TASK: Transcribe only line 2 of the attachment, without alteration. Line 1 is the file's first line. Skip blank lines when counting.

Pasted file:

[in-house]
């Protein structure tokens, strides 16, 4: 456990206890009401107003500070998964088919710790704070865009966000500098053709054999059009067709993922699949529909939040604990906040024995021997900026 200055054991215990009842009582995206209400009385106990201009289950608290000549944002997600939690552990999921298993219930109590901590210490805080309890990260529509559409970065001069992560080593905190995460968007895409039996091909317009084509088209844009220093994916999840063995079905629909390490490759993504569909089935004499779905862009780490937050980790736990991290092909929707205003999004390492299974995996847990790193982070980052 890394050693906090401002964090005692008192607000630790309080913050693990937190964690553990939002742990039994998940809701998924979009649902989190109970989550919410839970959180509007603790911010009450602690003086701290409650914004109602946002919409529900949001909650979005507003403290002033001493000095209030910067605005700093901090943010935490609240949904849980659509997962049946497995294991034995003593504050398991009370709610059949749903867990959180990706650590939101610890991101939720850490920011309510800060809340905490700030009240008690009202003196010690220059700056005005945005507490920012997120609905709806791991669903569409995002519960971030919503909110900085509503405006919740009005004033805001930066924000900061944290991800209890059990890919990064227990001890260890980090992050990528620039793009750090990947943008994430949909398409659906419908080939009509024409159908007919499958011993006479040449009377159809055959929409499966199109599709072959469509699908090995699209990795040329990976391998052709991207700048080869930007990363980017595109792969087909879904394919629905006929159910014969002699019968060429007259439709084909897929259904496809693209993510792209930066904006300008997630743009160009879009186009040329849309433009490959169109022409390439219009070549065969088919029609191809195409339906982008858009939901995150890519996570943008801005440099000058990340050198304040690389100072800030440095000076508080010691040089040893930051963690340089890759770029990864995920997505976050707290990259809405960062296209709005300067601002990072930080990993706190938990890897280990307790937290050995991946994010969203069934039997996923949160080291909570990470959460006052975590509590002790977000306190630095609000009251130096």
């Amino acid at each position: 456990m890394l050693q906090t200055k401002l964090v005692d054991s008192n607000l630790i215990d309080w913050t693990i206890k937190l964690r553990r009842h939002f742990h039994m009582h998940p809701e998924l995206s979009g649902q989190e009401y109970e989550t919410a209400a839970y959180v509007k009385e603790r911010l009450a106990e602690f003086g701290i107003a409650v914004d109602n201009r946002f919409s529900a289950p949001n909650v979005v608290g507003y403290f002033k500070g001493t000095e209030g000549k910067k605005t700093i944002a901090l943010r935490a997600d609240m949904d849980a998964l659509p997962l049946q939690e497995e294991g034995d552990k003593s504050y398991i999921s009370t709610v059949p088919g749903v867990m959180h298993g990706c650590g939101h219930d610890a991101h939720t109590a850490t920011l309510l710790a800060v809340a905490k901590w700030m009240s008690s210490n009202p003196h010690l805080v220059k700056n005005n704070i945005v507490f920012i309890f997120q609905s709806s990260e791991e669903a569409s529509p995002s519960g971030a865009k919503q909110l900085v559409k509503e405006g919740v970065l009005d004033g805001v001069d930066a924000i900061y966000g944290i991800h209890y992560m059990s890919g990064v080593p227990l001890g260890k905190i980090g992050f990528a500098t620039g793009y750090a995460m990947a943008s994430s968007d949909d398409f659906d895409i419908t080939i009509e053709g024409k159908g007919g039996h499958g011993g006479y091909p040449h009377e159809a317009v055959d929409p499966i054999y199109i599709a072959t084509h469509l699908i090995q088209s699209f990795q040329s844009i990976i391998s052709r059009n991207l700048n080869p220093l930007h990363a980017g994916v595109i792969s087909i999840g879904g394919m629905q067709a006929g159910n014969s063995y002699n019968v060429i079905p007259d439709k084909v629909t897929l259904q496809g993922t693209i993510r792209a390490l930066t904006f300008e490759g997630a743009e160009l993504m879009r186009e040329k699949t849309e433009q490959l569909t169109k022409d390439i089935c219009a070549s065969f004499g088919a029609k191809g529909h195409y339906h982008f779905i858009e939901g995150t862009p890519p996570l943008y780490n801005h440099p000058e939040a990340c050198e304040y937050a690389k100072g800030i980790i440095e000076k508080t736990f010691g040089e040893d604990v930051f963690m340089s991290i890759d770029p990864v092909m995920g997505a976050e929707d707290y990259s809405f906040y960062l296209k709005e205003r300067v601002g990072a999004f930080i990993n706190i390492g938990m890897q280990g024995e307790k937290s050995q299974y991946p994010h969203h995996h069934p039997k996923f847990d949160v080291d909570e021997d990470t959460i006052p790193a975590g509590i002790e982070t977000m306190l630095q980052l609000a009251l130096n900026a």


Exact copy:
């Protein structure tokens, strides 16, 4: 456990206890009401107003500070998964088919710790704070865009966000500098053709054999059009067709993922699949529909939040604990906040024995021997900026 200055054991215990009842009582995206209400009385106990201009289950608290000549944002997600939690552990999921298993219930109590901590210490805080309890990260529509559409970065001069992560080593905190995460968007895409039996091909317009084509088209844009220093994916999840063995079905629909390490490759993504569909089935004499779905862009780490937050980790736990991290092909929707205003999004390492299974995996847990790193982070980052 890394050693906090401002964090005692008192607000630790309080913050693990937190964690553990939002742990039994998940809701998924979009649902989190109970989550919410839970959180509007603790911010009450602690003086701290409650914004109602946002919409529900949001909650979005507003403290002033001493000095209030910067605005700093901090943010935490609240949904849980659509997962049946497995294991034995003593504050398991009370709610059949749903867990959180990706650590939101610890991101939720850490920011309510800060809340905490700030009240008690009202003196010690220059700056005005945005507490920012997120609905709806791991669903569409995002519960971030919503909110900085509503405006919740009005004033805001930066924000900061944290991800209890059990890919990064227990001890260890980090992050990528620039793009750090990947943008994430949909398409659906419908080939009509024409159908007919499958011993006479040449009377159809055959929409499966199109599709072959469509699908090995699209990795040329990976391998052709991207700048080869930007990363980017595109792969087909879904394919629905006929159910014969002699019968060429007259439709084909897929259904496809693209993510792209930066904006300008997630743009160009879009186009040329849309433009490959169109022409390439219009070549065969088919029609191809195409339906982008858009939901995150890519996570943008801005440099000058990340050198304040690389100072800030440095000076508080010691040089040893930051963690340089890759770029990864995920997505976050707290990259809405960062296209709005300067601002990072930080990993706190938990890897280990307790937290050995991946994010969203069934039997996923949160080291909570990470959460006052975590509590002790977000306190630095609000009251130096």